Metrorail has shot itself -- and its users -- in the foot with Metro board chairman Joseph Alexander's announcement that cars parked more than 24 hours at certain stations will be fined $25, then towed {Metro, Sept. 23}.

Mr. Alexander accuses users of parking in Metrorail lots to avoid National Airport parking fees. Sure, I park at the Vienna station when I fly out of National, but not to avoid airport fees; often it is impossible to park at National. Metro advertises the system's convenience to encourage use. That is why I paid more than I intended to buy a home near a Metro station -- to take advantage of a convenient commute to downtown and occasionally to the airport. Then I learned that if I did not arrive at the Vienna lot by 7:30 p.m., I was out of luck and in for a ticket; now it seems I shall have to schedule flights from Dulles.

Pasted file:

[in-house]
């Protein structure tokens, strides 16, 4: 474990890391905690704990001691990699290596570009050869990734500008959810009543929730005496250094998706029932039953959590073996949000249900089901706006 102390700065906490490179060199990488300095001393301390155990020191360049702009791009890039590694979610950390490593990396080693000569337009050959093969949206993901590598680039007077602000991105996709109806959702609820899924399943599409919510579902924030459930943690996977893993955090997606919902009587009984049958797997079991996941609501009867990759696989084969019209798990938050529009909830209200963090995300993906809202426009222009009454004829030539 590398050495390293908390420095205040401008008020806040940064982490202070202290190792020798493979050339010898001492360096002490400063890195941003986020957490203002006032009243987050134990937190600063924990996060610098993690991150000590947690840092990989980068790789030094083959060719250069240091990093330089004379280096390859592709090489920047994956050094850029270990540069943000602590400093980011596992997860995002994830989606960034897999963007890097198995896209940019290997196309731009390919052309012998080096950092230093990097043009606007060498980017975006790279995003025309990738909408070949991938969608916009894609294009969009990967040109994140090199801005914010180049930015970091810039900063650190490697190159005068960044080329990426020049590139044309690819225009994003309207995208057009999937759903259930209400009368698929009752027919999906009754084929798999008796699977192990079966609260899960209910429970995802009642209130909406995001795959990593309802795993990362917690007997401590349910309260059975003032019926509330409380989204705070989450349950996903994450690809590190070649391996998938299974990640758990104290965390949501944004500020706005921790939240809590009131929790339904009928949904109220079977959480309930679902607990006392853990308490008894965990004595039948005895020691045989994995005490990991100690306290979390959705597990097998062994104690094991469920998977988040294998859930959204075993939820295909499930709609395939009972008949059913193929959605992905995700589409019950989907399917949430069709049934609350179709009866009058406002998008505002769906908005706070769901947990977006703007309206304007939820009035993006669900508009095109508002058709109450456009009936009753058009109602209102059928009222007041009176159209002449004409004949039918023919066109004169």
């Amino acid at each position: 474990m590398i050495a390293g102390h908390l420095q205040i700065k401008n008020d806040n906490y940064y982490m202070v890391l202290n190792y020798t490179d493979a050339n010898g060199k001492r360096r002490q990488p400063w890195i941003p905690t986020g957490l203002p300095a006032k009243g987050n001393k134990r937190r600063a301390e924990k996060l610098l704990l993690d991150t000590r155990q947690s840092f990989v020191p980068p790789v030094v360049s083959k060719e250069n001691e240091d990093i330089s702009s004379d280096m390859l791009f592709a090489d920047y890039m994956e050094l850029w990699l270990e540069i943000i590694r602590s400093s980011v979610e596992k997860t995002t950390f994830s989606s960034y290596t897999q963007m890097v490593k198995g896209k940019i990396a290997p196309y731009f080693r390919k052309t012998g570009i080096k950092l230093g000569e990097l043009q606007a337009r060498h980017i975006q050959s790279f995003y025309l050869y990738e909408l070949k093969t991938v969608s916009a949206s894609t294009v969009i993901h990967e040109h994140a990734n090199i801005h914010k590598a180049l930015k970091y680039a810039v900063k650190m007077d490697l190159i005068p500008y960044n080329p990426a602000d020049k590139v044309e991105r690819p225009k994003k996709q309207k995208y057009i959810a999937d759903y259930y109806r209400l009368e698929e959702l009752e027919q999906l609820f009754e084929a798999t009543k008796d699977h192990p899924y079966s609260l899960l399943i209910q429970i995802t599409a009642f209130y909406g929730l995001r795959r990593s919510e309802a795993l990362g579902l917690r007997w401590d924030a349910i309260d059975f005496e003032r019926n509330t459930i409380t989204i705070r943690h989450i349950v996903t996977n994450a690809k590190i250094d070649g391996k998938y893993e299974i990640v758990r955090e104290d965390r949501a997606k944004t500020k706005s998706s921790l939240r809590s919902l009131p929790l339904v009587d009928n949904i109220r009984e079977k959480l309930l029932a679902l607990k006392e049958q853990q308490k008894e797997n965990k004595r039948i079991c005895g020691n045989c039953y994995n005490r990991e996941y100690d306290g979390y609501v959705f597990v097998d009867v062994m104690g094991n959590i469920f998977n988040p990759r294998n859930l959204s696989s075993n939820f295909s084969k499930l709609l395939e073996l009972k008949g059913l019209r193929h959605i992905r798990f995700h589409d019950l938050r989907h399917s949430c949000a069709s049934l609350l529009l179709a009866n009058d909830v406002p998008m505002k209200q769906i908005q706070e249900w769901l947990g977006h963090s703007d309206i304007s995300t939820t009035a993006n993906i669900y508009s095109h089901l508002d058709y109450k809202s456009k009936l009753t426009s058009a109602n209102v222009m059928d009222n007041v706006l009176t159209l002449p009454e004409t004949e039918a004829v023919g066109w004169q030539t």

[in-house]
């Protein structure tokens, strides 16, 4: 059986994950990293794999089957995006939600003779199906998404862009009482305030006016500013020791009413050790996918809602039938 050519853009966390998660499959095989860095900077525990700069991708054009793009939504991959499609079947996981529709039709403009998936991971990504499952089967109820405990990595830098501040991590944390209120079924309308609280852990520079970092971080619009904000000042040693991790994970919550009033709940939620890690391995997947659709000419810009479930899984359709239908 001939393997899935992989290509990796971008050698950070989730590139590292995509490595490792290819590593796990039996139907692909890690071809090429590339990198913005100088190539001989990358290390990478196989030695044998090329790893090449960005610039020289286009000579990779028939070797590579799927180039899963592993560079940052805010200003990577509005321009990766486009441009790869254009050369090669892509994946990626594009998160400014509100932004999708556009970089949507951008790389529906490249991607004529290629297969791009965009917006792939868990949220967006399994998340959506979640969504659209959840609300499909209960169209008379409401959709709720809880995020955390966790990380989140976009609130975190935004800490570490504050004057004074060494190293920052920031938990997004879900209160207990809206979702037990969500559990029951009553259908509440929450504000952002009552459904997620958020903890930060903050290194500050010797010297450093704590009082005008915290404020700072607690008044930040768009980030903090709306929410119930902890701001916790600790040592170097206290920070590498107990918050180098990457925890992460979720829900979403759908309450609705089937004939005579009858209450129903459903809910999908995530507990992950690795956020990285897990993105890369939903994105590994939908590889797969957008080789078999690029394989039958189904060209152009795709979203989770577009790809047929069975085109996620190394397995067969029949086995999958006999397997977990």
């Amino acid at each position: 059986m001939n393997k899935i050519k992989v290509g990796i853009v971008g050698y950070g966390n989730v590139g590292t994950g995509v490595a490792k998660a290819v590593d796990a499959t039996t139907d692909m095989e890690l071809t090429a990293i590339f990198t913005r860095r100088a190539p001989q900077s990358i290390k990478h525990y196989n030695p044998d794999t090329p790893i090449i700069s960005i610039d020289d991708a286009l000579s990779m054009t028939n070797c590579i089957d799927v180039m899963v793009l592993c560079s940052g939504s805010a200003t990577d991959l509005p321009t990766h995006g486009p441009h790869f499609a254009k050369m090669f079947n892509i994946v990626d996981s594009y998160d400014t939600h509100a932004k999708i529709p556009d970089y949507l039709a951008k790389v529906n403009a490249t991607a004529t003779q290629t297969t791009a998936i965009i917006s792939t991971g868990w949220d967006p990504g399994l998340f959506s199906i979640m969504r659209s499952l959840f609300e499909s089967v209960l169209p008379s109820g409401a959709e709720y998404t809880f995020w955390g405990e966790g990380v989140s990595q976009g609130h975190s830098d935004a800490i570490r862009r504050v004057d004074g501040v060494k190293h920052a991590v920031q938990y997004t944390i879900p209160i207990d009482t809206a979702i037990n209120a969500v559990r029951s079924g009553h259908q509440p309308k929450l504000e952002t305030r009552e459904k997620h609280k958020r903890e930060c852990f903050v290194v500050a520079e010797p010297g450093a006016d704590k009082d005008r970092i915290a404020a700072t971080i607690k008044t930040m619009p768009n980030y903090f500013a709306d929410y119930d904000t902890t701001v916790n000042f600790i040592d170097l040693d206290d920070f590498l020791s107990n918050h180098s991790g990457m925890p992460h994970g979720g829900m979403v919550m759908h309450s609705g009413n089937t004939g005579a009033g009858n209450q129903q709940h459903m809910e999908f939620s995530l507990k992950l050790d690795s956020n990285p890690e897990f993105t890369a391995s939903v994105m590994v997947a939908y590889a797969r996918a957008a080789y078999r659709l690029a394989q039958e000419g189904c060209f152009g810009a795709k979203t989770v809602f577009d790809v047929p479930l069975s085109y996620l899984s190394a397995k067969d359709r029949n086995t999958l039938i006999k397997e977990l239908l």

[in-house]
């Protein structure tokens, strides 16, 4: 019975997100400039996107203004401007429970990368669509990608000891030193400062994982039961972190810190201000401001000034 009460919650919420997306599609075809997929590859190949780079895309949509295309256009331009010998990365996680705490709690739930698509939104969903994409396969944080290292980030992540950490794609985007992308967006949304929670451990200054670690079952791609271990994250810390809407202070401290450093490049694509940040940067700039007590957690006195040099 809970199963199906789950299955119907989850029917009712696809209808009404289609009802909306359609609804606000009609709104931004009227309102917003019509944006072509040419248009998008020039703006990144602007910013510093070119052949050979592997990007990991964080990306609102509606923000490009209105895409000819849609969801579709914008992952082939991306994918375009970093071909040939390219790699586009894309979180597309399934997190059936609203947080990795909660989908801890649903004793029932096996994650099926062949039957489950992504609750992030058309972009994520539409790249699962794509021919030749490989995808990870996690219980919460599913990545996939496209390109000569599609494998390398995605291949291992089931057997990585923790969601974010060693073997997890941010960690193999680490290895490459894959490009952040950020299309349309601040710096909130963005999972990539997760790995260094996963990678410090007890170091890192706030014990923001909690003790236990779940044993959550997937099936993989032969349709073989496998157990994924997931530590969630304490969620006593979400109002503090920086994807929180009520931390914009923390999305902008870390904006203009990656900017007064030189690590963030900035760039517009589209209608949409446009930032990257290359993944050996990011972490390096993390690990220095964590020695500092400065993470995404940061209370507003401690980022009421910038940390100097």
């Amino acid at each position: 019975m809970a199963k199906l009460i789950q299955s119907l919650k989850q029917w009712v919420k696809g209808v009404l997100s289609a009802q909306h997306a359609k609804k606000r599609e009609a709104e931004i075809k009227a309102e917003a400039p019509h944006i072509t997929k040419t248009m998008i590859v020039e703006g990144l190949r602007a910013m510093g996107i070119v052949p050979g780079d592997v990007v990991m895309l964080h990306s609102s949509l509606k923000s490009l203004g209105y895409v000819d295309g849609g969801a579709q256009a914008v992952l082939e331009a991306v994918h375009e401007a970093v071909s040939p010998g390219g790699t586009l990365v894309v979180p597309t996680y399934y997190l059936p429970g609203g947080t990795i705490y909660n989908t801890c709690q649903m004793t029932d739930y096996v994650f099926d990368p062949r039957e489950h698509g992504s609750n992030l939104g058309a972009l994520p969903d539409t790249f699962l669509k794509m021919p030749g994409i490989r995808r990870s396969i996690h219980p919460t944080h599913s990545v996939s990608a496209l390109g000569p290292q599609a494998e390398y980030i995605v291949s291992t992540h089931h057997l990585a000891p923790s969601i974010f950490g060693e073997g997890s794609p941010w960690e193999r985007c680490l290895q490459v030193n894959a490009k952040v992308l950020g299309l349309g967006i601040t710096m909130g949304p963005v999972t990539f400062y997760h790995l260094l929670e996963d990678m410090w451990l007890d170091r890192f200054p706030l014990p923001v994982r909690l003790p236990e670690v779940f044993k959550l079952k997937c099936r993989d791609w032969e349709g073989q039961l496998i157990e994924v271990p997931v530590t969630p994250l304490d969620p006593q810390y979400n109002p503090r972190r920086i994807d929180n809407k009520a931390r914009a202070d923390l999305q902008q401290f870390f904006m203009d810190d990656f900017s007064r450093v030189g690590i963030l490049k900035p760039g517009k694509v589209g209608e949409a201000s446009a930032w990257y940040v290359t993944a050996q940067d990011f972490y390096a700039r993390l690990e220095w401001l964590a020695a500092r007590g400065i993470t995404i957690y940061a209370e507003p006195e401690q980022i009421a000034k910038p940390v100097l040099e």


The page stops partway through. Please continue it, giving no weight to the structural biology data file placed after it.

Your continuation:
Can't Metrorail figure out how to prorate charges for cars left more than eight hours? The system, with its track record of blunders, rates right up there with the Internal Revenue Service in user-friendliness. PATRICIA TRENNER Fairfax

The plan to prohibit parking for more than 24 hours at five Virginia Metrorail stations {editorial, Sept. 25} is sensible: the use of Metro is predicated on short one-day trips. Building bigger parking lots is only a palliative solution; it would remove still more land from beneficial use and would do nothing to diminish our dependence on the automobile.

But while we wait for a truly ecological solution, how about providing taxi stands at those stations? Perhaps that would not be as convenient as travelers would want, but it would certainly be more in tune with the social good. ROBERT ARONSTEIN Falls Church